In April 2005, DaVinci robot was Food and Drug Administration cleared for gynaecologic procedures based on preliminary evidence of safety and efficacy from their early experience with myomectomy and hysterectomy at the University of Michigan.  Robotics is best for single quadrant surgery and for fixed structures and hence is especially useful in gynaecological surgery. It has added advantages of 3D perception, wristed instrumentation, intuitive movements and dexterity.
| ¤ Materials and Methods|| |
Since November 2009 until date, we have performed 80 robotic gynaecological cases in Galaxy care laparoscopy institute, Pune.
Preoperative work up was the same as any gynaecological procedure. The procedure was performed by team of surgeons with extensive experience in advanced laparoscopy. Case selection criteria were the same as that for any other laparoscopic procedure. Informed written consent was taken for conversion to laparoscopy in all cases.
We used a three arm DaVinci robotic system. (Intuitive surgical, Sunnyvale, CA, USA). Approval from the Institutional Review Board and Hospital Ethics Committee was obtained.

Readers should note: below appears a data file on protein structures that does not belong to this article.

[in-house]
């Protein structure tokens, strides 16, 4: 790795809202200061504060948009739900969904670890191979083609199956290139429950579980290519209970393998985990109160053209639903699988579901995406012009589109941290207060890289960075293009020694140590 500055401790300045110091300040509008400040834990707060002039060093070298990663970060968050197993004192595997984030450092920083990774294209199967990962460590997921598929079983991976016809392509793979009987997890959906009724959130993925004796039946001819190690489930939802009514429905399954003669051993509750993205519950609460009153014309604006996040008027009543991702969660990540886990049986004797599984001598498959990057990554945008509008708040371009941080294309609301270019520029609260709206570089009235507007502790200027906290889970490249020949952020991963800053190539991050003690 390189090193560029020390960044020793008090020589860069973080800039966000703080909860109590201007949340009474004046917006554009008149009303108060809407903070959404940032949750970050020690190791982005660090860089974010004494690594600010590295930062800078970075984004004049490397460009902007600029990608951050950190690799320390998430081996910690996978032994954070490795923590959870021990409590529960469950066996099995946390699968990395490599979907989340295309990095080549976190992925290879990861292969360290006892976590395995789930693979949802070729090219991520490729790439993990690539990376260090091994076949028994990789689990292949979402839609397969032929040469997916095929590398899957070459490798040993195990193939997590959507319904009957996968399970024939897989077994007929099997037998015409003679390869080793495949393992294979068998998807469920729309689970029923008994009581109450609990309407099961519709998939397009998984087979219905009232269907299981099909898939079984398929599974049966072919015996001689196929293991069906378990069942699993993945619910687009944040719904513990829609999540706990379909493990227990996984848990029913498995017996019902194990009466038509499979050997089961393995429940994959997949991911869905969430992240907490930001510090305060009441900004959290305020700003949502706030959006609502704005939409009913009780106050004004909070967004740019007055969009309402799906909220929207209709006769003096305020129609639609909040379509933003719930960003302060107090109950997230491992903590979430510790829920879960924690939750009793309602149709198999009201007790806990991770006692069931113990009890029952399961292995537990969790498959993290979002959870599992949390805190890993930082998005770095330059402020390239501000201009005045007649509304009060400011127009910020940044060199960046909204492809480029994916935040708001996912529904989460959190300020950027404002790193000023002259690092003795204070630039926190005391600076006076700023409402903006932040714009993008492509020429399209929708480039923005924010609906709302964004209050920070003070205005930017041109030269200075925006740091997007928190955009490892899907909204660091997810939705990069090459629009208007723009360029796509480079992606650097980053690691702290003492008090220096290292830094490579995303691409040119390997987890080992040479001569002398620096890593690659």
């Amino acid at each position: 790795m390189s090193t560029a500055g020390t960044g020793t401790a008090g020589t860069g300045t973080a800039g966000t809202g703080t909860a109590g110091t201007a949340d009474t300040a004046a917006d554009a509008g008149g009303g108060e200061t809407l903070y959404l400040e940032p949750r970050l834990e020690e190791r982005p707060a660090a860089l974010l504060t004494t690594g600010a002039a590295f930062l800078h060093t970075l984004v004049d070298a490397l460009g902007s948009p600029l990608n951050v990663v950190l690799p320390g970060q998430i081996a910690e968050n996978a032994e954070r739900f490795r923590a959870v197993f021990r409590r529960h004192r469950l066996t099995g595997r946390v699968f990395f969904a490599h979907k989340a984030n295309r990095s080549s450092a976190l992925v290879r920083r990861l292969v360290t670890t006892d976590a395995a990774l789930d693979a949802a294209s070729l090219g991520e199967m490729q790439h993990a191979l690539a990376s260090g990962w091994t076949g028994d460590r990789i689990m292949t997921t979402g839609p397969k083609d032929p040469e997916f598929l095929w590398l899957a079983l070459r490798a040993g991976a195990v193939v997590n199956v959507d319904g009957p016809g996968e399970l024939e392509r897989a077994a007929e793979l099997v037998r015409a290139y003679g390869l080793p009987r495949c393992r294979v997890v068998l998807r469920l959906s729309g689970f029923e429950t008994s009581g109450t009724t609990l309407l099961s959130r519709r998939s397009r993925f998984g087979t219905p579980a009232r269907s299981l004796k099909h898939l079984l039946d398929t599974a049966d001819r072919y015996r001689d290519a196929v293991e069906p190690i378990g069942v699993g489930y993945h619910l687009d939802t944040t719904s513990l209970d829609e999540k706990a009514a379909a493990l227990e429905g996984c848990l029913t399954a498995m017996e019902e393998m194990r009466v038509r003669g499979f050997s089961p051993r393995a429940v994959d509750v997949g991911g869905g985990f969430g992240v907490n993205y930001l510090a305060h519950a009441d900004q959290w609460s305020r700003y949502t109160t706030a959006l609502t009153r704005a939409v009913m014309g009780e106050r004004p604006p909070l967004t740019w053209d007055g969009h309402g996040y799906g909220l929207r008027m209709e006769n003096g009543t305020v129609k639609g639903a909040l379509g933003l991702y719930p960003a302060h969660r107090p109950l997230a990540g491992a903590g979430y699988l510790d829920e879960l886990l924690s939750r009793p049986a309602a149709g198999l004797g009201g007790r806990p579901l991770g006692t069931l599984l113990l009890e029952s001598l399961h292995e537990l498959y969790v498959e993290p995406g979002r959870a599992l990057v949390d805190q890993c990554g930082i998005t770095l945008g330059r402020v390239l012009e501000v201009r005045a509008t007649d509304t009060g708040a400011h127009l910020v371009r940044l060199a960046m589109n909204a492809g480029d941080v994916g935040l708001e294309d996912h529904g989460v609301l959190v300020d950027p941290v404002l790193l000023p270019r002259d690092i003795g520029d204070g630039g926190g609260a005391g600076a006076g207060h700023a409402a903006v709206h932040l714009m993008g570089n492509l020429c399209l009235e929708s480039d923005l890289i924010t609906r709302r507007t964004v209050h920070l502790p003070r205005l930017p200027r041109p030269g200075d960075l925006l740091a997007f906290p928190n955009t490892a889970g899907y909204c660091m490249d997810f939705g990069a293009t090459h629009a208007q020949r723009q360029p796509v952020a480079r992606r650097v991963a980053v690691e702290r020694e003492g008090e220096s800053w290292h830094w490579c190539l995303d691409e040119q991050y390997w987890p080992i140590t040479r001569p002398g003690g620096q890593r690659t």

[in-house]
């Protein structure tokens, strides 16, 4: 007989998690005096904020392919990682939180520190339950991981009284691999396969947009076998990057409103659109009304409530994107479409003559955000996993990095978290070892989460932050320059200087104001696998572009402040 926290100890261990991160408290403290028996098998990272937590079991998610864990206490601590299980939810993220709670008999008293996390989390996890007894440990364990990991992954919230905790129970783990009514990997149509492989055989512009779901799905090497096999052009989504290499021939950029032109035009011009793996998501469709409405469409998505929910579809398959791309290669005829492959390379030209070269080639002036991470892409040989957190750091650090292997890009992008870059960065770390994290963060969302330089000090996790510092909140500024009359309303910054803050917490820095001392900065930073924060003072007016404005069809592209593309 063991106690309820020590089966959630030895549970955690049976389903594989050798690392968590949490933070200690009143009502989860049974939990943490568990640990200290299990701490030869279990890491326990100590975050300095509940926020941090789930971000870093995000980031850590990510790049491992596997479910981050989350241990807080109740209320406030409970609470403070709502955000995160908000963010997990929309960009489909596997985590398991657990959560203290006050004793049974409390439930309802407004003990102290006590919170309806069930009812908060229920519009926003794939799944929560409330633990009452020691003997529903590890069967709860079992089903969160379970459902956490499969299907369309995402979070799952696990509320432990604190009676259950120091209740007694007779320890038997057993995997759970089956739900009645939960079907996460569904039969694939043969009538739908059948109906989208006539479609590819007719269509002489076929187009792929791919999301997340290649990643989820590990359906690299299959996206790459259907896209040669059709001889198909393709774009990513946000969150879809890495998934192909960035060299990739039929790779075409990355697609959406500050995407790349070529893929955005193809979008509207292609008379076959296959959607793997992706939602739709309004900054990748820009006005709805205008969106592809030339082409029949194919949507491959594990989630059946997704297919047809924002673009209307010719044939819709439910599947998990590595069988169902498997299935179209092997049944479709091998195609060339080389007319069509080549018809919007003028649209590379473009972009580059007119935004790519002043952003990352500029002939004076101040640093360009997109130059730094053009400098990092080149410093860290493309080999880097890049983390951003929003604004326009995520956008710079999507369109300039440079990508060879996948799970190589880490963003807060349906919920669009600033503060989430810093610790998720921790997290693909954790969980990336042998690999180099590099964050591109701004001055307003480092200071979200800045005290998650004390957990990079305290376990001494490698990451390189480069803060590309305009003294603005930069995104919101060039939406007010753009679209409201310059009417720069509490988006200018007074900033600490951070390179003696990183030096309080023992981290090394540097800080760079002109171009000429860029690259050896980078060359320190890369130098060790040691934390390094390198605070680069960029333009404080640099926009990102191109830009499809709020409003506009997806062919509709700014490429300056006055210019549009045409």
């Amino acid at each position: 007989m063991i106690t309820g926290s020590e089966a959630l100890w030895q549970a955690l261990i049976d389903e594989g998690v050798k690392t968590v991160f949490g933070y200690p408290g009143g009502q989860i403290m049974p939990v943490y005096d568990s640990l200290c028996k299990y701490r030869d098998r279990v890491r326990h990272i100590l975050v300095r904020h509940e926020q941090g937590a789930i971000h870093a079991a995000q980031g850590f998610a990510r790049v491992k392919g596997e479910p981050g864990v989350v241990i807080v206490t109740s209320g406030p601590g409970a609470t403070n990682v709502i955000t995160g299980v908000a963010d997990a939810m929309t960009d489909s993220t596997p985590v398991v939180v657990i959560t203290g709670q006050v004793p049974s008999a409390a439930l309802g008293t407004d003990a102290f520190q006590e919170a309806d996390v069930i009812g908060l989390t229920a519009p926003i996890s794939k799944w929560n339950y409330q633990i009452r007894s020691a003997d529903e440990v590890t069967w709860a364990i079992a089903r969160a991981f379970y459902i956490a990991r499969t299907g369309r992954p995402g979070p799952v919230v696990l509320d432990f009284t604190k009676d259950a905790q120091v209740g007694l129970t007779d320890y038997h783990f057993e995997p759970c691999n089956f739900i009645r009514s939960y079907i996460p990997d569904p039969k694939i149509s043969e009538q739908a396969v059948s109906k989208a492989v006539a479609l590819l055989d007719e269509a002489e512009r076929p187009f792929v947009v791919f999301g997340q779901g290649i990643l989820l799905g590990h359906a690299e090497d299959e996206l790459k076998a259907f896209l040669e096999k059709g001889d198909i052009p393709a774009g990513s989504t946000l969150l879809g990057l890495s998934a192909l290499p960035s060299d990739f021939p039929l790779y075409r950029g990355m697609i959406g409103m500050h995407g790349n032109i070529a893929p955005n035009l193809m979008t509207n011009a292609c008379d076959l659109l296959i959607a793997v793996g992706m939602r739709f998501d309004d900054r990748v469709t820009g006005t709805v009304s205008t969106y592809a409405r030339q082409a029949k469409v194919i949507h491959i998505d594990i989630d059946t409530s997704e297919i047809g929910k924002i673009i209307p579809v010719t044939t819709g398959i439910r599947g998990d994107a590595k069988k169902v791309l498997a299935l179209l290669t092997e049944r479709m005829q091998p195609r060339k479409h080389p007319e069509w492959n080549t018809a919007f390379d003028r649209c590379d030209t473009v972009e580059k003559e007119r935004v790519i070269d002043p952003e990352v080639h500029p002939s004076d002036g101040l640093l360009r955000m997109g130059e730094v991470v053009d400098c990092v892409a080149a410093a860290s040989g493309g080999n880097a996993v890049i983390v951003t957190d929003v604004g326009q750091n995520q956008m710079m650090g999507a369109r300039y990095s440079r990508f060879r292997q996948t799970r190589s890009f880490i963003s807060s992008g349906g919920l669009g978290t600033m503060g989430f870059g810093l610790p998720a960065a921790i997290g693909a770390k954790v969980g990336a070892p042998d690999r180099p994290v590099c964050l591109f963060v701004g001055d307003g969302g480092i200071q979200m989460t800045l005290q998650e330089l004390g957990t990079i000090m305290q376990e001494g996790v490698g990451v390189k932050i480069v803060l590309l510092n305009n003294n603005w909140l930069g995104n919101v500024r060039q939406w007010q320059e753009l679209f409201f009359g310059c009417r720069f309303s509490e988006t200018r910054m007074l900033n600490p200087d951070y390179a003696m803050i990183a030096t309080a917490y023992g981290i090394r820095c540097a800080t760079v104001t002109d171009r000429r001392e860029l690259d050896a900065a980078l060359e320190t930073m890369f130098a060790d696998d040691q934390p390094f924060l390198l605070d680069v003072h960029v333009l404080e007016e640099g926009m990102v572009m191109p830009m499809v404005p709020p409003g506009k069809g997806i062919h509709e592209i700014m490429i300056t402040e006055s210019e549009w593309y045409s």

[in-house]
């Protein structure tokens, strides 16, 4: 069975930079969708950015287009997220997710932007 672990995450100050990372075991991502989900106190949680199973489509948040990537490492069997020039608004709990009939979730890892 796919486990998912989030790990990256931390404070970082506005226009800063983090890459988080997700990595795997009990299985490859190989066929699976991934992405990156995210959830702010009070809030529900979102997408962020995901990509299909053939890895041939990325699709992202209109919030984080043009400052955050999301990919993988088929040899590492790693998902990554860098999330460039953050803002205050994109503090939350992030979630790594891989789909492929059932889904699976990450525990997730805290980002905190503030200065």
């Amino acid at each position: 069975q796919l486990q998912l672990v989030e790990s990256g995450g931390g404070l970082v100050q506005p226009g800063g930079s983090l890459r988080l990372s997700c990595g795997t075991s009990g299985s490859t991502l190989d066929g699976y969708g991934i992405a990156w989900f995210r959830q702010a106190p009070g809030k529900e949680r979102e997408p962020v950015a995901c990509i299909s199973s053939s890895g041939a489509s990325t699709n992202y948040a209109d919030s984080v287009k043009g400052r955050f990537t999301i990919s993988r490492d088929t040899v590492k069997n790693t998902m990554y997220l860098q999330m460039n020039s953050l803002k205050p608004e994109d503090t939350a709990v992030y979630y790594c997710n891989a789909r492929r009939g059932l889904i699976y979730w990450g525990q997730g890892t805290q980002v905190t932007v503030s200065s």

We standardized the port positions as
- A 12 mm camera port was placed 2 cm above the umbilicus.
- An 8 mm robotic port on the either side was placed 10 cm lateral and 12 cm caudal to the camera port.
- The right sided robotic port was a mirror image of the left robotic port.
- Two assistant 10 mm ports were placed pararectally at the level of the camera port.
The robotic cart was docked from in between the legs
A zero degree scope was used for the procedure.
For all the surgeries, the following parameters were analyzed.
- Robotic docking time.
- Console time surgical time.
- Blood loss.
- Conversion to either lap or open
For the oncological surgeries, other parameters such as paracervical clearance, nodal yield and vaginal margins were also recorded.
| ¤ Results|| |